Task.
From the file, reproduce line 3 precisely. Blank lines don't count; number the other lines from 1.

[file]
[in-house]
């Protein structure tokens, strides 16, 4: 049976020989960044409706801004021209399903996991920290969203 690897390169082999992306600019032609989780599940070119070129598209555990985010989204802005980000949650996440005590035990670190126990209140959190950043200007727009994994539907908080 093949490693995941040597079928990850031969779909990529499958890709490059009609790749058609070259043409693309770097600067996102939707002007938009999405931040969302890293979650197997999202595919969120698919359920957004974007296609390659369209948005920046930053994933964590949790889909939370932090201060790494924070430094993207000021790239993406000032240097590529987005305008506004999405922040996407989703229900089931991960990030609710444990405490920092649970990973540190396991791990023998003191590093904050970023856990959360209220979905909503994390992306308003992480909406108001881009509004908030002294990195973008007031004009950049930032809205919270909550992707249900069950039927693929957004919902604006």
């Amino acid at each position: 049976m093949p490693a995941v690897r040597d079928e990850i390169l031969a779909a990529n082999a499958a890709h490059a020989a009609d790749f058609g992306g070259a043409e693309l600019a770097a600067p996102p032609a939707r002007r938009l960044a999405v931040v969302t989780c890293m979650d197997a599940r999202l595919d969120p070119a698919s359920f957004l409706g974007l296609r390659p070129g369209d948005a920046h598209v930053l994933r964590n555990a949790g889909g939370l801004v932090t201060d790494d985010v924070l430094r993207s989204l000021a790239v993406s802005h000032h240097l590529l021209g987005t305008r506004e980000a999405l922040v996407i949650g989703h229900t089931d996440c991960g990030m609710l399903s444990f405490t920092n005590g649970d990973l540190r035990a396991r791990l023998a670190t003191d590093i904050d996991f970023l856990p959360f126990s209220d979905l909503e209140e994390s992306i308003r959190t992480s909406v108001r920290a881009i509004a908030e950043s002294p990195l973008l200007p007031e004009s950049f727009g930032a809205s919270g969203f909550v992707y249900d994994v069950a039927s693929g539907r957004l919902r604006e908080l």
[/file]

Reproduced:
């Amino acid at each position: 049976m093949p490693a995941v690897r040597d079928e990850i390169l031969a779909a990529n082999a499958a890709h490059a020989a009609d790749f058609g992306g070259a043409e693309l600019a770097a600067p996102p032609a939707r002007r938009l960044a999405v931040v969302t989780c890293m979650d197997a599940r999202l595919d969120p070119a698919s359920f957004l409706g974007l296609r390659p070129g369209d948005a920046h598209v930053l994933r964590n555990a949790g889909g939370l801004v932090t201060d790494d985010v924070l430094r993207s989204l000021a790239v993406s802005h000032h240097l590529l021209g987005t305008r506004e980000a999405l922040v996407i949650g989703h229900t089931d996440c991960g990030m609710l399903s444990f405490t920092n005590g649970d990973l540190r035990a396991r791990l023998a670190t003191d590093i904050d996991f970023l856990p959360f126990s209220d979905l909503e209140e994390s992306i308003r959190t992480s909406v108001r920290a881009i509004a908030e950043s002294p990195l973008l200007p007031e004009s950049f727009g930032a809205s919270g969203f909550v992707y249900d994994v069950a039927s693929g539907r957004l919902r604006e908080l």